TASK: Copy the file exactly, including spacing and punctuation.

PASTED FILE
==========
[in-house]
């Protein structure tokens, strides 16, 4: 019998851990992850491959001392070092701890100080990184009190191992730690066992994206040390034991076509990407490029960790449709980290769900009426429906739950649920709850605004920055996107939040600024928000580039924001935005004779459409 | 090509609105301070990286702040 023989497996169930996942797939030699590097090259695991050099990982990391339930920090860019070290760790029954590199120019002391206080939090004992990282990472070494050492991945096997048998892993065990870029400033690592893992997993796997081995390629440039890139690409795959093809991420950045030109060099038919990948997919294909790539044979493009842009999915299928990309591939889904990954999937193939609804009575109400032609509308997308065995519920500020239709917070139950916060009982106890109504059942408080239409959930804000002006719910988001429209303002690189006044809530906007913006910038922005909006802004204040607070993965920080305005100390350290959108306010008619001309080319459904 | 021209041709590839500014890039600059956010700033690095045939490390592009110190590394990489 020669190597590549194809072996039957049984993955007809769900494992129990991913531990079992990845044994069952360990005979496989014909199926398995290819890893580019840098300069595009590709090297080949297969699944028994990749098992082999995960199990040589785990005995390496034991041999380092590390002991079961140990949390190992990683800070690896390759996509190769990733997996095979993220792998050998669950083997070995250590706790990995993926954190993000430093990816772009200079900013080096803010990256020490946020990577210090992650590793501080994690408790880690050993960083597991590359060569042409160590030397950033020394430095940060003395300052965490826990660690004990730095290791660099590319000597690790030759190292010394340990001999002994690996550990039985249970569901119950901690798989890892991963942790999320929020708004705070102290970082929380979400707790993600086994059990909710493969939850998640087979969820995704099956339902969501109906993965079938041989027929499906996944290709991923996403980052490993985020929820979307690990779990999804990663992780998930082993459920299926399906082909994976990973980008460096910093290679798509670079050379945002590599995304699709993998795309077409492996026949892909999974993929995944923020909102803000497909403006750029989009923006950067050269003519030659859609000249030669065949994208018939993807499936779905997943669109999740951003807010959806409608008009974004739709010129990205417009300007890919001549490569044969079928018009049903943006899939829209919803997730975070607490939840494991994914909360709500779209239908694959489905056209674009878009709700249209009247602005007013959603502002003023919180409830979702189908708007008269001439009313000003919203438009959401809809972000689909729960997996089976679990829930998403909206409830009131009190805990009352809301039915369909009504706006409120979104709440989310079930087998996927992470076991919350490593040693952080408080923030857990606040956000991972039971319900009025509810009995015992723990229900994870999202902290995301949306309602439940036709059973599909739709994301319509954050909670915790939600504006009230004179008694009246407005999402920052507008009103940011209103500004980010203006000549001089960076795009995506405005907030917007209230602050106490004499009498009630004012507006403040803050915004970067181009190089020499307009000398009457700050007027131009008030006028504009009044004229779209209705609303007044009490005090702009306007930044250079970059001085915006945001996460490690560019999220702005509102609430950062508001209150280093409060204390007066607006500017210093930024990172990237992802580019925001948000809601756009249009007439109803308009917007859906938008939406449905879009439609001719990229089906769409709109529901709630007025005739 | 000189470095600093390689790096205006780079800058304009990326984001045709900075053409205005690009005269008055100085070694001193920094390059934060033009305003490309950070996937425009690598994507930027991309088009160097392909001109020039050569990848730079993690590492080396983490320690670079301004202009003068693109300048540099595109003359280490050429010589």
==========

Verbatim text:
[in-house]
């Protein structure tokens, strides 16, 4: 019998851990992850491959001392070092701890100080990184009190191992730690066992994206040390034991076509990407490029960790449709980290769900009426429906739950649920709850605004920055996107939040600024928000580039924001935005004779459409 | 090509609105301070990286702040 023989497996169930996942797939030699590097090259695991050099990982990391339930920090860019070290760790029954590199120019002391206080939090004992990282990472070494050492991945096997048998892993065990870029400033690592893992997993796997081995390629440039890139690409795959093809991420950045030109060099038919990948997919294909790539044979493009842009999915299928990309591939889904990954999937193939609804009575109400032609509308997308065995519920500020239709917070139950916060009982106890109504059942408080239409959930804000002006719910988001429209303002690189006044809530906007913006910038922005909006802004204040607070993965920080305005100390350290959108306010008619001309080319459904 | 021209041709590839500014890039600059956010700033690095045939490390592009110190590394990489 020669190597590549194809072996039957049984993955007809769900494992129990991913531990079992990845044994069952360990005979496989014909199926398995290819890893580019840098300069595009590709090297080949297969699944028994990749098992082999995960199990040589785990005995390496034991041999380092590390002991079961140990949390190992990683800070690896390759996509190769990733997996095979993220792998050998669950083997070995250590706790990995993926954190993000430093990816772009200079900013080096803010990256020490946020990577210090992650590793501080994690408790880690050993960083597991590359060569042409160590030397950033020394430095940060003395300052965490826990660690004990730095290791660099590319000597690790030759190292010394340990001999002994690996550990039985249970569901119950901690798989890892991963942790999320929020708004705070102290970082929380979400707790993600086994059990909710493969939850998640087979969820995704099956339902969501109906993965079938041989027929499906996944290709991923996403980052490993985020929820979307690990779990999804990663992780998930082993459920299926399906082909994976990973980008460096910093290679798509670079050379945002590599995304699709993998795309077409492996026949892909999974993929995944923020909102803000497909403006750029989009923006950067050269003519030659859609000249030669065949994208018939993807499936779905997943669109999740951003807010959806409608008009974004739709010129990205417009300007890919001549490569044969079928018009049903943006899939829209919803997730975070607490939840494991994914909360709500779209239908694959489905056209674009878009709700249209009247602005007013959603502002003023919180409830979702189908708007008269001439009313000003919203438009959401809809972000689909729960997996089976679990829930998403909206409830009131009190805990009352809301039915369909009504706006409120979104709440989310079930087998996927992470076991919350490593040693952080408080923030857990606040956000991972039971319900009025509810009995015992723990229900994870999202902290995301949306309602439940036709059973599909739709994301319509954050909670915790939600504006009230004179008694009246407005999402920052507008009103940011209103500004980010203006000549001089960076795009995506405005907030917007209230602050106490004499009498009630004012507006403040803050915004970067181009190089020499307009000398009457700050007027131009008030006028504009009044004229779209209705609303007044009490005090702009306007930044250079970059001085915006945001996460490690560019999220702005509102609430950062508001209150280093409060204390007066607006500017210093930024990172990237992802580019925001948000809601756009249009007439109803308009917007859906938008939406449905879009439609001719990229089906769409709109529901709630007025005739 | 000189470095600093390689790096205006780079800058304009990326984001045709900075053409205005690009005269008055100085070694001193920094390059934060033009305003490309950070996937425009690598994507930027991309088009160097392909001109020039050569990848730079993690590492080396983490320690670079301004202009003068693109300048540099595109003359280490050429010589």